Ohio attorney general’s investigation continues in Steubenville

State AG Mike DeWine said he would consider charges against anyone who failed to speak up after the sexual assault

Published March 18, 2013 5:00PM (EDT)

Ohio Attorney General Mike DeWine
Ohio Attorney General Mike DeWine

Judge Thomas Lipps issued his verdict in the Steubenville rape case on Sunday, convicting Trent Mays and Mal'ik Richmond in the rape of a 16-year-old girl. But a wider investigation about the role of parents, coaches and school officials in the sexual assault coverup is ongoing.

As the Associated Press reports:

The announcement of the guilty verdict was barely an hour old Sunday when state Attorney General Mike DeWine said he was continuing his investigation and would consider charges against anyone who failed to speak up after the attack last summer. That group could include other teens, parents, school officials and coaches for the high school’s beloved football team, which has won nine state championships.

A grand jury will meet in mid-April to consider evidence gathered by investigators from dozens of interviews, including with the football team’s 27 coaches.

In addition to damning text messages exchanged between Mays and Steubenville's Jane Doe, other texts introduced at the trial indicate that the high school football team's head coach was aware of the rape but chose to remain silent. Ohio state law requires coaches and other school officials to report suspected child abuse.

Noting the importance of holding others accountable, DeWine told the Associated Press: "I’ve reached the conclusion that this investigation cannot be completed, simply cannot be completed, that we cannot bring finality to this matter without the convening of a grand jury.”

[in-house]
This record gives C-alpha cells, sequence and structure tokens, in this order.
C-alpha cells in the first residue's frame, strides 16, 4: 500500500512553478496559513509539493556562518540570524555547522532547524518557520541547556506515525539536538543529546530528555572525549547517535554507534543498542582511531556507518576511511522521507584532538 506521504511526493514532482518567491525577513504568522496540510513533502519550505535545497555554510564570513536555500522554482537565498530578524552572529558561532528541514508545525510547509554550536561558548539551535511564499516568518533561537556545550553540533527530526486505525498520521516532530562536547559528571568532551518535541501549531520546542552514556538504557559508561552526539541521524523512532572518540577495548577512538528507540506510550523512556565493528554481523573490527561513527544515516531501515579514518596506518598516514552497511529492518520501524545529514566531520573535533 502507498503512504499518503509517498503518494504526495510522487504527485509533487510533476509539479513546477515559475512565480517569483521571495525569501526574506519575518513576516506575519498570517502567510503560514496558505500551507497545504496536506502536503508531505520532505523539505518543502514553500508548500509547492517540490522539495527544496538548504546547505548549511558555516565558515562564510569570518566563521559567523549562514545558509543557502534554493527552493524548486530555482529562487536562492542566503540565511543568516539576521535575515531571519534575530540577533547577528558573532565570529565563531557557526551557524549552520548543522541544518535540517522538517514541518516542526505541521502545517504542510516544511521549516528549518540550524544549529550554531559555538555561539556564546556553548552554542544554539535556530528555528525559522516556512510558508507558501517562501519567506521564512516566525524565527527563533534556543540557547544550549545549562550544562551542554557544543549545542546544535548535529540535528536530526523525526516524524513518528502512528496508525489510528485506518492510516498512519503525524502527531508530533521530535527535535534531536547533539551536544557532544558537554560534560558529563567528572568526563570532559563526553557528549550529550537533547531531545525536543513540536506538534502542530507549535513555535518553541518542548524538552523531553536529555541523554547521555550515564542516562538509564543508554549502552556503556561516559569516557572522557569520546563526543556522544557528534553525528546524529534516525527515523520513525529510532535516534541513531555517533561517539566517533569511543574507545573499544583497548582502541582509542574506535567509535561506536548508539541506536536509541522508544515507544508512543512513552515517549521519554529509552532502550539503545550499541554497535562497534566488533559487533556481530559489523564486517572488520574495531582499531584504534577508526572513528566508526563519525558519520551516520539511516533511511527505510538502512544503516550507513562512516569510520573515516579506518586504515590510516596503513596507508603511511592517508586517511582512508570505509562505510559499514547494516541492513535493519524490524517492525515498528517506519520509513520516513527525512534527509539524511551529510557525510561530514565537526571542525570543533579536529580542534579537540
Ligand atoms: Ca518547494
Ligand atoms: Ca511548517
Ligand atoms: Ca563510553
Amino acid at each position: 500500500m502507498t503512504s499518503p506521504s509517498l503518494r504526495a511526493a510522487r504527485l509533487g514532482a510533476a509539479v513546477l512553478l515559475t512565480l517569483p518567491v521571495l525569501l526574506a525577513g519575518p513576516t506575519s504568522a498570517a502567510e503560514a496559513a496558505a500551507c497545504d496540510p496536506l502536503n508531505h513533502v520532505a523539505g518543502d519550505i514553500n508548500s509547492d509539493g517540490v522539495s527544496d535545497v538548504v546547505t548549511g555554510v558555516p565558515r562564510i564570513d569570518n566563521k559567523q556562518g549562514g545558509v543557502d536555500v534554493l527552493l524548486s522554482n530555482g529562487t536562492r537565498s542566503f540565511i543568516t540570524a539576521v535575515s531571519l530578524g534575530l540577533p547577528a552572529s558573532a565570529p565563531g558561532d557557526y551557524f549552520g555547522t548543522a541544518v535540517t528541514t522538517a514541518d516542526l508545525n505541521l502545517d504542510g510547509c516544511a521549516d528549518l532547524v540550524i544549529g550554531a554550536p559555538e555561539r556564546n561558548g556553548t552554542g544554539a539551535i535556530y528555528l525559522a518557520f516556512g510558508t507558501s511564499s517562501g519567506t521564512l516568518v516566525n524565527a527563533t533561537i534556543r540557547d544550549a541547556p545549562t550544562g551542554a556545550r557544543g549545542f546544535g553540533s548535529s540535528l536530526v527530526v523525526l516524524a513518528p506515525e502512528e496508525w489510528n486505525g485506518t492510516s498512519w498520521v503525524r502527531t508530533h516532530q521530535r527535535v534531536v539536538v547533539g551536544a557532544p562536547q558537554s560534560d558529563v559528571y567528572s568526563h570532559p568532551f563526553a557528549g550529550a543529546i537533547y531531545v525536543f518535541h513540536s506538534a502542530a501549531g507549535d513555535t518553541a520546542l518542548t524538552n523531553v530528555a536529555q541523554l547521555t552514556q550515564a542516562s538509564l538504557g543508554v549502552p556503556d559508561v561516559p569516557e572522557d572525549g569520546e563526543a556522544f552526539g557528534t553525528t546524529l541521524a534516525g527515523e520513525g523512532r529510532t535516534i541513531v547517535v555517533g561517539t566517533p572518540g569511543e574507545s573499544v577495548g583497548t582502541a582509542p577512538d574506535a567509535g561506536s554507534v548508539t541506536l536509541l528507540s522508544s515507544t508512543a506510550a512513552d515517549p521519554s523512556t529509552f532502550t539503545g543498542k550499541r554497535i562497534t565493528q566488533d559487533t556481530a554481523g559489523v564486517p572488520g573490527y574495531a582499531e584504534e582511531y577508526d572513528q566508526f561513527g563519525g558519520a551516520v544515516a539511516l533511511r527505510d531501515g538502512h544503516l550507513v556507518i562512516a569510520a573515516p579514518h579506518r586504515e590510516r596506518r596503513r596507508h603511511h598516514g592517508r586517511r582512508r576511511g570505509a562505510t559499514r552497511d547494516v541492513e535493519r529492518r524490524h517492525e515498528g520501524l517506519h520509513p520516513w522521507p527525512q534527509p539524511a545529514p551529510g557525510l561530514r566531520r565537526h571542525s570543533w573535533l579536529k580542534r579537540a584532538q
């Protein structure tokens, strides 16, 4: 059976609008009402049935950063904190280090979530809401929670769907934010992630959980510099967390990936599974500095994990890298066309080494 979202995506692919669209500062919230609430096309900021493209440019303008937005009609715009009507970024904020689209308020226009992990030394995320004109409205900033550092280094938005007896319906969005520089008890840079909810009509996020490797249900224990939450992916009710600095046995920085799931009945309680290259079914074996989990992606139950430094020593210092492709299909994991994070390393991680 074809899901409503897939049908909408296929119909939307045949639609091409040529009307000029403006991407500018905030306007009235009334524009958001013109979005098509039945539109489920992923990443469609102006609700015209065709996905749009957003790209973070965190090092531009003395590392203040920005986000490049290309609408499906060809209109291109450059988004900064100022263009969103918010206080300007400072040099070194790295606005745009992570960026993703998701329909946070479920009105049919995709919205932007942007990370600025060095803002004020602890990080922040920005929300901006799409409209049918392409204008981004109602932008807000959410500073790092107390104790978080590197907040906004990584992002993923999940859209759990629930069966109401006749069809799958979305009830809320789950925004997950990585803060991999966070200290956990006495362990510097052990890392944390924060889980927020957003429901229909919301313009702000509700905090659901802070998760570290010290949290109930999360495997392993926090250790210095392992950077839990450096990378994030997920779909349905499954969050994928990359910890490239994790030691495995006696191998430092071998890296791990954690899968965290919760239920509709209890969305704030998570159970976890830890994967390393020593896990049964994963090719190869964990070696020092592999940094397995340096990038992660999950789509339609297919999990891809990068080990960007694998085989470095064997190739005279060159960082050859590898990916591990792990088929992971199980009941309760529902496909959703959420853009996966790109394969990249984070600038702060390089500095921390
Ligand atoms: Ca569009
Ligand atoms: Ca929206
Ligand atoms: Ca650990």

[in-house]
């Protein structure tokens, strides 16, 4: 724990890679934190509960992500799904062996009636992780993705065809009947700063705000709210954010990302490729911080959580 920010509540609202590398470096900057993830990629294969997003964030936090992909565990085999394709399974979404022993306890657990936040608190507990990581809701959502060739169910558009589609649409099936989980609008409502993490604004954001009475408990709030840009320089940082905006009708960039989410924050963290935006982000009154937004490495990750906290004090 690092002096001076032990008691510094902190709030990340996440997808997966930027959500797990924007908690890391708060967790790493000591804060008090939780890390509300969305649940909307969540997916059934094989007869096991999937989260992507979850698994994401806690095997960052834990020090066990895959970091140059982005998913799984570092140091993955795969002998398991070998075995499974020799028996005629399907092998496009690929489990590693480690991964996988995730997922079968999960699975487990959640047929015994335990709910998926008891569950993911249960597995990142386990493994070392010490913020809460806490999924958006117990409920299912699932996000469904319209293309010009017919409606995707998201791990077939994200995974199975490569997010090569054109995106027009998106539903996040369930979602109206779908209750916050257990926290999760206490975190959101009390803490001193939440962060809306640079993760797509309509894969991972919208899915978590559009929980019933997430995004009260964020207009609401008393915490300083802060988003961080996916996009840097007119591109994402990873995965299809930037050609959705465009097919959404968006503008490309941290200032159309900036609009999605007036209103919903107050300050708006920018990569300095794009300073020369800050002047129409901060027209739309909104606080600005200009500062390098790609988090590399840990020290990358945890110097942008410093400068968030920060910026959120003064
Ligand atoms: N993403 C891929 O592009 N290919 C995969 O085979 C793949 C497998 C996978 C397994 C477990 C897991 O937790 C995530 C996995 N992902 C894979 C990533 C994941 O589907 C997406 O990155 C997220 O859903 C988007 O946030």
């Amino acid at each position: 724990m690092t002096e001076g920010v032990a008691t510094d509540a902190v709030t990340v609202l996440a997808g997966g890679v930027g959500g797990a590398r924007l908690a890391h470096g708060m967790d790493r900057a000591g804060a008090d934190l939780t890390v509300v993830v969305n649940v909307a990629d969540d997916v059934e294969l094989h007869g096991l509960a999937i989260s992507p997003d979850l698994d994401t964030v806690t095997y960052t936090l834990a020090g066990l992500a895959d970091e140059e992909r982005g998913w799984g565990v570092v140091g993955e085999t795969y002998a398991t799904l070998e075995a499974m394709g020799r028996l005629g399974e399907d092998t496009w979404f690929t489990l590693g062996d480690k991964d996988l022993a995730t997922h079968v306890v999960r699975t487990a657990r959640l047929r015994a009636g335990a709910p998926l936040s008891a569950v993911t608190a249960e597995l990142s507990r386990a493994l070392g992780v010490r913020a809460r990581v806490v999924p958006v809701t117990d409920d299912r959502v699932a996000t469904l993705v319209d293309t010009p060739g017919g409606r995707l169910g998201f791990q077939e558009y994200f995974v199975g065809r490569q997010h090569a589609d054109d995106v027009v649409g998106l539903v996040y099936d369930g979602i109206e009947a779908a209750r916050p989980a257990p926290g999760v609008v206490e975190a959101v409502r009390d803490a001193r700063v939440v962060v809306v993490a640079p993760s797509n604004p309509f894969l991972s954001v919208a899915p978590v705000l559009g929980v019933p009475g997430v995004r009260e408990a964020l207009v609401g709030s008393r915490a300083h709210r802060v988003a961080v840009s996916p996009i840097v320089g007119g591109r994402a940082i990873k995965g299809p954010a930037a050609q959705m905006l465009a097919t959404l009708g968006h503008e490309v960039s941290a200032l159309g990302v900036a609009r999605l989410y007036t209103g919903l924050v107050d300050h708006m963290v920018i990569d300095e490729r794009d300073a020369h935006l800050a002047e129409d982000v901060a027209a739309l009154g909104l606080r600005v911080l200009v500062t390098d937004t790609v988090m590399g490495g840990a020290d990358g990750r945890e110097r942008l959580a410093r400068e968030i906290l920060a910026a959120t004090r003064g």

And rather than paint rape and assault as a problem unique to the Ohio football town, DeWine is hoping the profile of a grand jury investigation will show that sexual violence is a societal problem that cuts across all communities.

That's something that many people may still need to hear, as evidenced by media coverage of the case. Instead of addressing a culture that sanctions sexual violence or the impact of that violence on its victims, newspapers and talking heads largely framed the Steubenville verdict as a lesson about social media and how underage drinking can ruin the "promising young lives" of boys like Mays and Richmond.

As Salon's Irin Carmon notes, if there are lessons to be learned from the rape trial -- and this broader investigation -- it's that "this isn’t the end of the story."

As important as holding responsible parties accountable is, the ongoing process of seeking justice for all survivors of sexual violence is just as necessary. That means creating a culture that does not tolerate sexual assault, does not blame victims for the violence committed against them and that empowers bystanders, whether peers, parents, teachers or other community members, to understand what rape is -- and their shared responsibility to stop it.

By Katie McDonough

Katie McDonough is Salon's politics writer, focusing on gender, sexuality and reproductive justice. Follow her on Twitter @kmcdonovgh or email her at kmcdonough@salon.com.

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Rape Rape Culture Sexual Assault Steubenville Rape Case Violence Against Women